“We’re sorry, it appears there are no payment options available for your state. If you’d like to make alternative arrangements or if you require assistance, contact us.”
Right. So… does that mean that they are a bulk dealership?
Not yet ready to overanalyze, I noticed my state was set to California, so I thought that perhaps the West Coast had undergone some crackdowns on kratom that I’d missed. Maybe the state was blacklisted, and the mistake was mine.
I switched states. Nothing. I switched countries. Then I switched provinces and states around in different countries. Nope. It seems that no matter where you are in the world, there are no payment options available for you. If you want your order, you must make alternative arrangements.
What kind of business model is that?
It’s pretty hard to get a decisive answer about Lipht Kratom, mostly because there’s not much said about it online, at least not in communities without a vested interest in promoting the product. Reddit, for example, is a reliable source for vendor reviews because (except for the occasional shill) users are just reporting their experiences.
But there are hardly any experiences on Reddit regarding Lipht/Lyft Kratom.
The post we linked to in the section above refers to someone who took a huge dose of the stuff (30 grams, although they said that was their normal dose). They experienced abnormal side effects that led them to suspect Lipht of selling kratom buffed with other drugs.
One of the few other mentions comes in a comment in this thread, where someone mentions that they take Lipht Kratom instead of OPMS Extract just because it tastes better.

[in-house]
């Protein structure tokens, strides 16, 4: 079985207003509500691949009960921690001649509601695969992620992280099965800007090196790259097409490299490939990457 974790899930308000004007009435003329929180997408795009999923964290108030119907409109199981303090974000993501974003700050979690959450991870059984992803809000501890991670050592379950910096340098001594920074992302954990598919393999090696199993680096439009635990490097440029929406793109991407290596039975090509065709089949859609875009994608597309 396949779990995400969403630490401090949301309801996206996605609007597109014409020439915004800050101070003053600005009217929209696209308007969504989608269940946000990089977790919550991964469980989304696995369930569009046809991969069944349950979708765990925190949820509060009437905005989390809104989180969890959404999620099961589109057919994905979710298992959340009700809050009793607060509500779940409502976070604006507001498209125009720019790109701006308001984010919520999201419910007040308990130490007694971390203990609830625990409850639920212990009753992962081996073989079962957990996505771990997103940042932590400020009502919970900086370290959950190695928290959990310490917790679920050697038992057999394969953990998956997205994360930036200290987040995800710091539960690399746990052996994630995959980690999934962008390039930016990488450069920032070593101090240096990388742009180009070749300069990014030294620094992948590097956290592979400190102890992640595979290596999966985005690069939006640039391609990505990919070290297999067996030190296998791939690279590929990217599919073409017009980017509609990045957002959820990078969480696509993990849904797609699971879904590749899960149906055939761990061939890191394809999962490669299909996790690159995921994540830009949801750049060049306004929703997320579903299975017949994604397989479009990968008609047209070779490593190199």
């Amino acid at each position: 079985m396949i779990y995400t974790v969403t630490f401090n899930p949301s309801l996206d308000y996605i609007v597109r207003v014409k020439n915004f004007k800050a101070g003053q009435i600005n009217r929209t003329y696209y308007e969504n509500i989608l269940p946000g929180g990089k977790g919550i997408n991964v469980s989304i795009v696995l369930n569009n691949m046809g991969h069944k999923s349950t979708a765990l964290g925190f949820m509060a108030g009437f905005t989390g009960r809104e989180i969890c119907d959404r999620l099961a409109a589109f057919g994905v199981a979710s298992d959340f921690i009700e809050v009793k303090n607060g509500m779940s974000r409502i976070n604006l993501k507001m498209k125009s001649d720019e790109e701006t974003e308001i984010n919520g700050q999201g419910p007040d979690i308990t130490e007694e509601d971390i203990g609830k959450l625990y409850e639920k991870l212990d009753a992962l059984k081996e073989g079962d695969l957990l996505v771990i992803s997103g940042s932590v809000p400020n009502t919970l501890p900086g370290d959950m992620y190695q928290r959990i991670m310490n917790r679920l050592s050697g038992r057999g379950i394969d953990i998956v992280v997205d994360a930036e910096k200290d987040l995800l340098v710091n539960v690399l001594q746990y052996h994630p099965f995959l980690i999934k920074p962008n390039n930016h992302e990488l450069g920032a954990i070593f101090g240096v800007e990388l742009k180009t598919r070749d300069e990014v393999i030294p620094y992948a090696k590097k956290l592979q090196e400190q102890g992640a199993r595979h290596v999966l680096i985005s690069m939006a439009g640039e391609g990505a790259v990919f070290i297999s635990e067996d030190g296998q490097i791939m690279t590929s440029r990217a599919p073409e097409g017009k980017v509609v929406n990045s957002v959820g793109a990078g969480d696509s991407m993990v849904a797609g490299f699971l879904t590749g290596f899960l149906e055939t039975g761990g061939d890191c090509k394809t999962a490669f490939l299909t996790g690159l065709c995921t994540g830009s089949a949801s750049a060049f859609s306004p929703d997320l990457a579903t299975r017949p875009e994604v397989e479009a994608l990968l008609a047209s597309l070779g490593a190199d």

Another user reported that they tried Lipht and said it was “pretty damn good.” However, the post was originally asking if they should choose Lipht or Bliss. Both are headshop brands, suggesting that the user only buys their kratom locally. In other words, they might have never tried properly sourced kratom from a reputable vendor.
Another user posted that they used Lipht and that it “gives them headaches. But I am paranoid.”
A different thread reports that the user began experiencing blurry eyesight and could not focus after using Lipht Kratom (as well as Sense Kratom). They also experience extreme light sensitivity after dosing.
This is a bit odd because light sensitivity is common among opioid users — but generally, it comes along with withdrawal, not after dosing .
One last post mentioned experiencing intense withdrawals after using Lipht for a short period. They didn’t experience much effect from the kratom, but after a week of use, they experienced hellish withdrawals that lasted more than a week.
These withdrawal symptoms are not normal for kratom but are characteristic of some research chemical opioids (according to certain subreddits and adventurous psychonauts). Some opioid research chemicals also produce minimal effects despite the intense addiction.
There is no information about the shipping or return policies.
There’s no way to progress past the order placement page, so we can’t check their shipping options. They don’t even have a Terms & Conditions page, so there’s nowhere to find out information about returns.
It’s complicated and confusing to order from a website that blocks you off when you try to place a payment. Frustrating, even. Couple that with all the other issues with Lipht, and of course, you want to shop elsewhere.
We agree it’s not worth your time trying to buy their potentially-adulterated kratom. Instead, check out one (or two, or all three) of our favorite vendors we have found throughout the many years we’ve been in this business.
If you want a full list of the best, check out our Trusted Vendor List.
1. VIP Kratom